By making your app relevant to both time and place, it’s more useful to consumers on the go. A nearby button introduces continuously changing content as your customers move about. By offering additional content and services on your app, you give people more reasons to use it, and it creates more opportunities to engage. They are also more likely to share your app and less likely to uninstall.
Adding a nearby button is the easiest way to incorporate proximity marketing into your app. Marketers can rapidly deploy inbound touch points wherever they think customers will want rich content, and where customers will benefit from direct interaction.
Learn where your customers interact. A nearby button opens your app to location-based metrics so you can get closed-loop feedback on what content gets traction and where it is accessed.
A nearby button makes it possible to personalize proximity interactions. When someone comes into range of your beacon and accesses its content, our tools let you know time and location of the interaction. When someone accesses that content through your app via a nearby button, you’ll know who the user is.
Apps with static content become stale. The nearby button let marketers update an app with minute-by-minute transitions tied directly to a customer’s location and needs. Not only can new content be created quickly, it can be remotely updated by dashboard, group, schedule or API.
If you can manage a brand’s social media, you have the technical skills use BKON’s PHY.net platform to add nearby content, which can include images, video or audio. Best of all, you can add or change content to any location or touch point.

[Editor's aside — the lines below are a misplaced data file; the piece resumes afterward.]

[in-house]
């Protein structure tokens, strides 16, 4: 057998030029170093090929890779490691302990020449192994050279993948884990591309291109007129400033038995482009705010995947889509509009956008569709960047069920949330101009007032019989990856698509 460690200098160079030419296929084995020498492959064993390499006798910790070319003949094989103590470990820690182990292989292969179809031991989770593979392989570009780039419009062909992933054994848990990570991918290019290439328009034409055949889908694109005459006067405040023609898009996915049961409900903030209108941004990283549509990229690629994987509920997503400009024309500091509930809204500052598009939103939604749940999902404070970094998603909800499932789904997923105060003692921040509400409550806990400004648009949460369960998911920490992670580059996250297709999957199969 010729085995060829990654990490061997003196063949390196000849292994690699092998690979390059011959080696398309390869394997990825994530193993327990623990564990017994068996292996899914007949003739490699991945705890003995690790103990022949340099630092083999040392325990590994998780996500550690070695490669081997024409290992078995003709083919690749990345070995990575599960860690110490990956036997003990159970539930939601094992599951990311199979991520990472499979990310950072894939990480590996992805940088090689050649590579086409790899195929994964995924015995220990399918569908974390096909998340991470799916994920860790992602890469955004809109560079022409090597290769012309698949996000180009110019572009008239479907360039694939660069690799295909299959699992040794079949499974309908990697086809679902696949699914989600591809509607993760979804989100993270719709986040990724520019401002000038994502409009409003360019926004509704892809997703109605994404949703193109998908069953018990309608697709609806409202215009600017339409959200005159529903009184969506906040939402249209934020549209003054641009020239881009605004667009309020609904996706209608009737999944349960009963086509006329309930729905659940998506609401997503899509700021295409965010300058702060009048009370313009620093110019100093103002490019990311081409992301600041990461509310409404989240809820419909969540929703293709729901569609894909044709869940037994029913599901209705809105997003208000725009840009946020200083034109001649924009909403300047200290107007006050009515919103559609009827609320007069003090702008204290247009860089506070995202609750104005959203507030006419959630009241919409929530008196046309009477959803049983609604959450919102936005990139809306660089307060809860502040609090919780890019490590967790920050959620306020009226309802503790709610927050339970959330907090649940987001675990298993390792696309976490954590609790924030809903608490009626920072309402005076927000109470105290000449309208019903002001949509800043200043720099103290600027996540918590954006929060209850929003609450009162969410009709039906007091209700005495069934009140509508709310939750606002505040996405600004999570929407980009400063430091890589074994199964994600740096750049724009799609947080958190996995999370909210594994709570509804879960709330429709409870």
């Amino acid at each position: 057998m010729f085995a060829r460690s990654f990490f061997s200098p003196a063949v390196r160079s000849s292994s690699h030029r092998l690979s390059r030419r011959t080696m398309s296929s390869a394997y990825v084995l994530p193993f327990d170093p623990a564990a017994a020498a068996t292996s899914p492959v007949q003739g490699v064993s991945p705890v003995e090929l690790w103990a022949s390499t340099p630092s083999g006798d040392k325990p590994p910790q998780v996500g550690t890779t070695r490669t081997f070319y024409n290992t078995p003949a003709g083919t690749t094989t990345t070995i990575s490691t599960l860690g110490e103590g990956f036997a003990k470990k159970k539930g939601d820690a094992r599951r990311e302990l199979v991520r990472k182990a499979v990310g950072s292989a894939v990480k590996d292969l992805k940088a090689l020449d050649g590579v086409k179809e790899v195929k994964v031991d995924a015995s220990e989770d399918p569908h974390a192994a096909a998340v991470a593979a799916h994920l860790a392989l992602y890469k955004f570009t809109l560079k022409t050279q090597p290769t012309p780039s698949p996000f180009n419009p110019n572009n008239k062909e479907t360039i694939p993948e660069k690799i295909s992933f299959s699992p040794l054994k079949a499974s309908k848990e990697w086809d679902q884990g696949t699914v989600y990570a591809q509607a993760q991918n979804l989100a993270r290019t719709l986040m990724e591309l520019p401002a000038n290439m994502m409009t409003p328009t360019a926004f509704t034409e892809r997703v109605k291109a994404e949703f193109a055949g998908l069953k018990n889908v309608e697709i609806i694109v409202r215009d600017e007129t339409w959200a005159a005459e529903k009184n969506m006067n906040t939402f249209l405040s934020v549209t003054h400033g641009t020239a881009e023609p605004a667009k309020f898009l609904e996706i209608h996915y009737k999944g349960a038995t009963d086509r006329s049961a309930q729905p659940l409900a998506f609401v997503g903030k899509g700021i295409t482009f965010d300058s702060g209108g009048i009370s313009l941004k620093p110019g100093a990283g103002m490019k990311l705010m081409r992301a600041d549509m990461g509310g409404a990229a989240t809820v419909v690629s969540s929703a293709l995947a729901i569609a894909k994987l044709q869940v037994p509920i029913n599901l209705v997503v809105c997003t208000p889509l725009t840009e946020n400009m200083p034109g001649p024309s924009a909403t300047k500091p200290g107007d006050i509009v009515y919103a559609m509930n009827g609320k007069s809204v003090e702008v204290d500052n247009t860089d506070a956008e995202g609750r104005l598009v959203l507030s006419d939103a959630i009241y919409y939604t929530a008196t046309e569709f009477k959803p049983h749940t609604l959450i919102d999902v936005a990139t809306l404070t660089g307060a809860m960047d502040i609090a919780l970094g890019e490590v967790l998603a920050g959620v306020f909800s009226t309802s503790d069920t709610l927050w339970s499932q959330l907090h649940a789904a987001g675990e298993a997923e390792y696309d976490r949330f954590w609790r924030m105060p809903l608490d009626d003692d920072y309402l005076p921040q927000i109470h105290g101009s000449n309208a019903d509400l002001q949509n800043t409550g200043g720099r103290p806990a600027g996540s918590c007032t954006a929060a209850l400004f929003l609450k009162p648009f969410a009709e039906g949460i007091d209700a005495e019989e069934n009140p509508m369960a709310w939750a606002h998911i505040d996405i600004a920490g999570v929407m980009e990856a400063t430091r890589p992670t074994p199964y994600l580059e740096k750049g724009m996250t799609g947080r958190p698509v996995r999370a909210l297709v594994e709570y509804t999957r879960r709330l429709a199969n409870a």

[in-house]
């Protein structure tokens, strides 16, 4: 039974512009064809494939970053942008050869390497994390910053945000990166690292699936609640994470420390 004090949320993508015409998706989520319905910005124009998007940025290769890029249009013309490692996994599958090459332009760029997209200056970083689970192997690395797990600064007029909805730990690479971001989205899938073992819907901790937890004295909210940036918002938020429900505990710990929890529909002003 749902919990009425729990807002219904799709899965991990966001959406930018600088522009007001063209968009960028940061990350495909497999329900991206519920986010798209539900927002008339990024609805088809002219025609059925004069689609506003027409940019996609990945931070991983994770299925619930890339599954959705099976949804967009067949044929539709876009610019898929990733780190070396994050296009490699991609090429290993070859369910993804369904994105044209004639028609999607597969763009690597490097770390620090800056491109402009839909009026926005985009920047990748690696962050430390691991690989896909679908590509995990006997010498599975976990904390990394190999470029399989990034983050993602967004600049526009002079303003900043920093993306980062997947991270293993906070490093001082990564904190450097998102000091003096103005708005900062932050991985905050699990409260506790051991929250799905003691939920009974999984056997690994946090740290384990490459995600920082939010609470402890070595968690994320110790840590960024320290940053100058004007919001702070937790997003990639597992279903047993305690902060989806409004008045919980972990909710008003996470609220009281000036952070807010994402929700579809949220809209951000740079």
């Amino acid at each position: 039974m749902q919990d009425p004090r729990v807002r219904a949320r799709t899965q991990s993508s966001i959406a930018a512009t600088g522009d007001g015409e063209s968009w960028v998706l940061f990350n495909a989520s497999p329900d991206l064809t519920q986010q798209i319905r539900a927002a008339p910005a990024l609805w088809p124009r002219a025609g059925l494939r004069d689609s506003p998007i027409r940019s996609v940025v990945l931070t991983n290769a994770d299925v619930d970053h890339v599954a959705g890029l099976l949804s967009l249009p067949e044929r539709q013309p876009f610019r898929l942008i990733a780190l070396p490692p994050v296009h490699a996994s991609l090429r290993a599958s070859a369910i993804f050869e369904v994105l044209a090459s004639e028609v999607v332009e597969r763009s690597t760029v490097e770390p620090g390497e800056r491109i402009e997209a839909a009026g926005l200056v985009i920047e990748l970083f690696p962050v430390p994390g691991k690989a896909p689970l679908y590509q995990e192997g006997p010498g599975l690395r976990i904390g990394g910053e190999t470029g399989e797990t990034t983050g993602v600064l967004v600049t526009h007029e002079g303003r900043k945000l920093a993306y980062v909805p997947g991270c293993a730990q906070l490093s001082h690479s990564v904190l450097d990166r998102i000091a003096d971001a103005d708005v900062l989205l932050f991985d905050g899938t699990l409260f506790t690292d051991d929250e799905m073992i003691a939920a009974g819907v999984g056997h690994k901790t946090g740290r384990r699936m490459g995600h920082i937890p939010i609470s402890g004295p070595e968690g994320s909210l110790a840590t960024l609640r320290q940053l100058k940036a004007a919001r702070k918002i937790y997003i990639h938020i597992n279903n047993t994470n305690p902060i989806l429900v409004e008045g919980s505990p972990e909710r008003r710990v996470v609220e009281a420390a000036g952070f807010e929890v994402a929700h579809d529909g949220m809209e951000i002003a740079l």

People in physical locations often want to do more than get information. They want to control a video, interact with a machine, request a demo, or share a text. A nearby button is the easiest way to give customers direct access to nearby actions and services (i.e. vote, review, tweet, share, query,…)
Let customers choose what they like and they will reward you with their loyalty. Customers value when you’re available to answer their questions.
When people click on Physical Web content to learn information or receive a special offer, they are self-qualifying themselves as prospects, giving marketers a unique opportunity of influence.
The beauty of the Physical Web is that it is universal. Content deployed for in-app interactions is also available to consumers who do not have your app, so your content has more users. BKON’s platform allows marketers to manage direct access content through apps, through browsers via the Physical Web, or through both simultaneously. The Physical Web is natively integrated into Android devices, and into browsers such as Chrome and Opera.